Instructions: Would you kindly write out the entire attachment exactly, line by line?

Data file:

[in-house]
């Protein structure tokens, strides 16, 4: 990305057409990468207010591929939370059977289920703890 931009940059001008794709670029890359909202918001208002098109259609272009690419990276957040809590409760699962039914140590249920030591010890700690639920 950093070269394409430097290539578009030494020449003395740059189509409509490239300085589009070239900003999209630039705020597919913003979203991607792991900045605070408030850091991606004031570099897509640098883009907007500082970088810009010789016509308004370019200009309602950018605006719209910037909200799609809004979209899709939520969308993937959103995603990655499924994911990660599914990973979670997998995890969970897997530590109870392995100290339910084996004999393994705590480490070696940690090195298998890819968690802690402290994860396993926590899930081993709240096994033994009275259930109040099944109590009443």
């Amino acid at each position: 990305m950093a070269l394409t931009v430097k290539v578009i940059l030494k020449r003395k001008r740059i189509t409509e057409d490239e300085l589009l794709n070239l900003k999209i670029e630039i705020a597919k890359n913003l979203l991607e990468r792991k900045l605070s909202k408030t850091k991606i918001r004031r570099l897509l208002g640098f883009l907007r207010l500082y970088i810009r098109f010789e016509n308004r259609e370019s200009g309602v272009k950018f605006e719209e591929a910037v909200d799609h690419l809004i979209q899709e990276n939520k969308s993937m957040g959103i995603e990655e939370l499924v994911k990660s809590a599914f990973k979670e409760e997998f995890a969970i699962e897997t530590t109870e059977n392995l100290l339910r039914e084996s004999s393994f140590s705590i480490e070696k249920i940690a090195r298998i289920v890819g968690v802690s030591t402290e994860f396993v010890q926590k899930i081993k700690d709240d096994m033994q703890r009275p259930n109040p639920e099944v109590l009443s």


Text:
[in-house]
């Protein structure tokens, strides 16, 4: 990305057409990468207010591929939370059977289920703890 931009940059001008794709670029890359909202918001208002098109259609272009690419990276957040809590409760699962039914140590249920030591010890700690639920 950093070269394409430097290539578009030494020449003395740059189509409509490239300085589009070239900003999209630039705020597919913003979203991607792991900045605070408030850091991606004031570099897509640098883009907007500082970088810009010789016509308004370019200009309602950018605006719209910037909200799609809004979209899709939520969308993937959103995603990655499924994911990660599914990973979670997998995890969970897997530590109870392995100290339910084996004999393994705590480490070696940690090195298998890819968690802690402290994860396993926590899930081993709240096994033994009275259930109040099944109590009443």
């Amino acid at each position: 990305m950093a070269l394409t931009v430097k290539v578009i940059l030494k020449r003395k001008r740059i189509t409509e057409d490239e300085l589009l794709n070239l900003k999209i670029e630039i705020a597919k890359n913003l979203l991607e990468r792991k900045l605070s909202k408030t850091k991606i918001r004031r570099l897509l208002g640098f883009l907007r207010l500082y970088i810009r098109f010789e016509n308004r259609e370019s200009g309602v272009k950018f605006e719209e591929a910037v909200d799609h690419l809004i979209q899709e990276n939520k969308s993937m957040g959103i995603e990655e939370l499924v994911k990660s809590a599914f990973k979670e409760e997998f995890a969970i699962e897997t530590t109870e059977n392995l100290l339910r039914e084996s004999s393994f140590s705590i480490e070696k249920i940690a090195r298998i289920v890819g968690v802690s030591t402290e994860f396993v010890q926590k899930i081993k700690d709240d096994m033994q703890r009275p259930n109040p639920e099944v109590l009443s």